March 8, 2001
Parashat Tetzaveh (Exodus 27:20-30:10)
With the demise of the former Soviet Union and the fall of communism in the early '90s, the story of Soviet Jewry's battle for survival appears to be ancient history. Yet one of the truly remarkable books of our time is the autobiography of one of the famous refuseniks, Yosef Mendelevitch, who struggled valiantly for his right to be Jewish in Communist Russia. Mendelevitch titled his autobiography "Mevzah Hatunah," which translates from Hebrew as "Operation Wedding."
Mendelevitch, together with a group of refusenik friends, tried to escape from the USSR in the early '70s on a plane they had hoped to fly to Israel. But the KGB uncovered their plan, and they were arrested. At the trial they said that they were planning to go to a wedding. That story served as the basis for the book's title.
Mendelevitch records how, during his prison sentence, he was often sent to solitary confinement in a 3-foot by 5-foot room with no heat or blanket, with a light that never turned off and a slop pail that was only emptied every 10 days. One stint in solitary lasted 90 days, but he sneaked in a Bible. He was caught reading his Bible a few days later, and the interrogator offered him the following deal: "If you give up the Bible, I will reduce your solitary confinement by 30 days. But if you keep it, I will add 30 days." He answered, "With my Bible there is no solitary confinement; without it, solitary confinement is unbearable."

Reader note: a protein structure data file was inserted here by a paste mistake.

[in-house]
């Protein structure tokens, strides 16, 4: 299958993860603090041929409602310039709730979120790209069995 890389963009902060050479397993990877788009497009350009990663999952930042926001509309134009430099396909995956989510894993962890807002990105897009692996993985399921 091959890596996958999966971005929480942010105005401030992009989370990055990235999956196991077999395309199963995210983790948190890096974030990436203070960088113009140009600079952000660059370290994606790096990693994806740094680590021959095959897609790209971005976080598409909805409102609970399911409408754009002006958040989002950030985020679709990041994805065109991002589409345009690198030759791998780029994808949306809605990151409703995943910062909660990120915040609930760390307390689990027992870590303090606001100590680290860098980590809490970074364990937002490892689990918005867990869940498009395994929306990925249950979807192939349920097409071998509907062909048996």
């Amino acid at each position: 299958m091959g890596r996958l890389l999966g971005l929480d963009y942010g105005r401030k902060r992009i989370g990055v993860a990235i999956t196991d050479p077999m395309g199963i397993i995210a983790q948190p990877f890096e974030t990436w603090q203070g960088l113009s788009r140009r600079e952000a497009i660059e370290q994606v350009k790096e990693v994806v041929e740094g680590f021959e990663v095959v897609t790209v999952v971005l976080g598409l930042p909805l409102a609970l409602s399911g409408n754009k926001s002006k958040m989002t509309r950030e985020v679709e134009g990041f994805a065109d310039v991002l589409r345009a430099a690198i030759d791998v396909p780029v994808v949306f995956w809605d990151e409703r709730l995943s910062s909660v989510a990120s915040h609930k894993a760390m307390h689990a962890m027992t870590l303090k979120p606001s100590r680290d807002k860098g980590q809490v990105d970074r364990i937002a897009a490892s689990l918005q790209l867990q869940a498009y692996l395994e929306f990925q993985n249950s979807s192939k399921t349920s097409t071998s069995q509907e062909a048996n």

This very thought is found in this week's Torah portion. At the very start of the reading, the Torah records the commandment about which oil should be used for the lighting of the menorah in the tabernacle. After telling us that pure olive oil was needed, the Torah states that it was used "to lift the perpetual light." This expression is most unusual, for we would have expected the word to be "to kindle." The rabbis in the Talmud (Yoma 45b) suggest that "to lift" teaches us that the fire for the menorah came from an already existing fire that was continually burning. The Talmud remarks, "A fire about which continually has been stated: It is the one with which they light the lamps of the menorah ... from the fire which is on the altar." It was, if you will, lifted from that source and transferred to the menorah, in order to ignite the flames of the candelabrum.
In this piece of ritual information lies a great insight that has profound moral value. Light, in all literature, is a metaphor for gladness, which uplifts the heart of man. Indeed, in all universal languages, every form of fulfillment is compared to light. What the Torah teaches us via this law of the menorah's lighting is that the source of our happiness is crucial. If there is to be light-happiness in our lives, then it must come from a source of holiness. When this occurs and one's light-happiness is grounded in the correct source, that person then is "uplifted," and the fire burns eternally.
Mendelevitch found his source of light-happiness in the Bible, and it illuminated the darkness of his prison cell. Our challenge is to find our holy source of light and illuminate our lives accordingly.